Nvidia RTX 4080 Super vs RTX 4080: does the Ada refresh do enough?

If you’re considering a high-end graphics card then you’ve no doubt weighed up the Nvidia RTX 4080 Super vs RTX 4080. We certainly have, having tested and reviewed both GPUs, we now have a clear cut answer for you. 

It’s been a turbulent time for enthusiast-class graphics card pricing, this being the major complaint we had when Ada launched, but there’s a saving grace now. 

Let’s get one thing straight; both the RTX 4080 Super and the RTX 4080 can be considered not only one of the best 4K graphics cards on the market, but some of the best graphics cards from a raw technical perspective. Neither come cheap, but for those wanting leading 4K and high-end 1440p gaming, they are among the top offerings from Team Green without investing a further few hundred dollars and splurging on an RTX 4090 - which is overkill for gamers. 

For a more thorough dive into both video cards we recommend you check out our dedicated RTX 4080 review and RTX 4080 Super review. Below we’re comparing the two GPUs based on their price, design, and performance to help you find out which one is right for you. Let’s kick things off.

An Nvidia GeForce RTX 4080 Super on a desk

(Image credit: Future / John Loeffler)

RTX 4080 Super vs RTX 4080: Price

This is arguably the biggest factor when weighing up an RTX 4080 Super vs RTX 4080. The recently-released RTX 4080 Super is now available for $999 (about £960 / AU$1,520) which significantly undercuts the price of the original RTX 4080 which debuted for a staggering $1,199 (about £1,080 / AU$1,740). That’s a decrease of about 17% which evens out to a discount of $200 (about £120 / AU$221). 

It’s definitely a change for the better and looks to answer one of our biggest criticisms with the RTX 4080 - the fact it was overpriced for what it was. The RTX 4080 Super, instead, positions itself in league with the AMD Radeon RX 7900 XTX, the best AMD graphics card on the market, which is about the retail price it should have been all along. Better late than never we suppose.

  • Winner: RTX 4080 Super

A masculine hand holding the Nvidia GeForce RTX 4080 Super

(Image credit: Future / John Loeffler)

RTX 4080 Super vs RTX 4080: Design

In terms of their design, very little has changed between the RTX 4080 and the newer RTX 4080 Super. The original Ada release is built upon the AD103 die and features 9,728 CUDA cores with 16GB GDDR6X VRAM on a 256-bit memory bus. In contrast, the RTX 4080 Super bumps that core count up to 10,240 (an increase of 5%). 

There are a couple of granular differences which deserve mentioning. For example, the RTX 4080 Super features the “Super” branding carved into the Founders Edition model, but that’s not all. The latter card is clocked ever so slightly faster with a base clock of 2.29 GHz as opposed to the original model’s 2.21 GHz. This extends to the boost clock, too, with the Super running at 2.55 GHz contrasting against the 2022 release’s 2.51 GHz.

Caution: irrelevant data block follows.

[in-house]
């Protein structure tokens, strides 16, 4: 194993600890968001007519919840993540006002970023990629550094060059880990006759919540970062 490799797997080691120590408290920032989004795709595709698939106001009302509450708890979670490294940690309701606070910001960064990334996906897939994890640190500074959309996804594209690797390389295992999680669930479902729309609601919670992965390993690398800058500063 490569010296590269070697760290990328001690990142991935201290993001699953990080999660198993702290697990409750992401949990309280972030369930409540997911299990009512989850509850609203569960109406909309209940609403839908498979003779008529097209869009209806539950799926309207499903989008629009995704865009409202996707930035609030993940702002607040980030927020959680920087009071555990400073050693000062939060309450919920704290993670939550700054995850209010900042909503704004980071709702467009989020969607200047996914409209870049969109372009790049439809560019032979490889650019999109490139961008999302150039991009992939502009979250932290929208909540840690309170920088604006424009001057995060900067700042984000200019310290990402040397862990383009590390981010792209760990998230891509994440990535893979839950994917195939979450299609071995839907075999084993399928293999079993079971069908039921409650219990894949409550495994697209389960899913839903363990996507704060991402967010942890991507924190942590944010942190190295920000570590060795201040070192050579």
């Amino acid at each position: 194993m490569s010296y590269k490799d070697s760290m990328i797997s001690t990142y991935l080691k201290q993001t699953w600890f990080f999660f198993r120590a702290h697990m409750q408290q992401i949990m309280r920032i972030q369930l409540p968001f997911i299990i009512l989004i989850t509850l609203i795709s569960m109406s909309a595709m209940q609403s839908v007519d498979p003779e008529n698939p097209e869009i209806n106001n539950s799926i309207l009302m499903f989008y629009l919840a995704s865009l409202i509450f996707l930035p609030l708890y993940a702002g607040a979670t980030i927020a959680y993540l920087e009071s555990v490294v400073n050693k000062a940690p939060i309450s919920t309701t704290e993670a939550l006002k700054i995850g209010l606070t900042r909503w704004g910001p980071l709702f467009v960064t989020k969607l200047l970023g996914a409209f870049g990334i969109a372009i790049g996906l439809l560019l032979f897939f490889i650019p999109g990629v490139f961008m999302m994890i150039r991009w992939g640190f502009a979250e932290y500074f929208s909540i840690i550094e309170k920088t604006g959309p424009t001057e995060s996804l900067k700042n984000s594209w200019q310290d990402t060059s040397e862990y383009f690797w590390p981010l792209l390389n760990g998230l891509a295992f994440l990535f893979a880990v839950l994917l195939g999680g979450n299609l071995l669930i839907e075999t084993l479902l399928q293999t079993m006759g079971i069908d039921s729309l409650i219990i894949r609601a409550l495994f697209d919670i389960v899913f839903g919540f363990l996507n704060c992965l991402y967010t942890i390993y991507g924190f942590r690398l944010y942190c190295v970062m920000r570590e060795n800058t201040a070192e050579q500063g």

Aside from that, the two GPUs remain identical in size when comparing the two Founders Edition models, but your mileage may vary when factoring in partner cards. Both the RTX 4080 and RTX 4080 Super are 3-slot GPUs measuring in at 11.9 x 5.3 inches (L x W) and the two cards require a 16-pin adapter which needs 3x 8-pin PCIe power connectors. Nvidia has chosen to be iterative and make a slightly faster card that’s a fair bit cheaper instead of doing any radical upgrades as we saw earlier this month with the RTX 4070 Ti Super.

  • Winner: Tie

An Nvidia GeForce RTX 4080 on a wooden desk in front of a white panel

(Image credit: Future)

RTX 4080 Super vs RTX 4080: Performance

In our synthetic benchmarks, the RTX 4080 Super and RTX 4080 are almost neck and neck in the likes of 3DMark Sky Diver, Night Raid, Fire Strike, Time Spy, Speed Way, and Portal Royal, which shouldn’t come as too big of a surprise. 

There are benchmarks that show the lead taken by the former, however, most notably with the 3DMark Wildlife Extreme which shows the largest jump. The important takeaway is that the cheaper of the two is a touch faster, barring the PassMark 3D Graphics test where the older model takes an edge.

When gaming, any gaps between the RTX 4080 and RTX 4080 Super are essentially filled with single-digit figures of difference at best. We can evidence this with Total Warhammer III which averaged 74fps in 4K at Ultra settings on the first iteration of the card and 78fps average on the Super variant. 

That’s a difference of 5%. This is consistent with Returnal running natively in 4K, the game scored an average of 90fps on the original GPU and 91fps on the Super variant for a 1% boost. 

Meanwhile, Cyberpunk 2077 gives us another example of performance differences. With RT ray tracing enabled the open-world action game scored 27fps and 28fps averages with the Super variant coming out on top. 

Factoring in DLSS 3 Frame Generation and that jumps up to a much more playable 61fps and 63fps respectively. This is a consistent increase of 3% which is on par with the theoretical power performance given the slightly faster clock speed and the 5% extra CUDA cores available.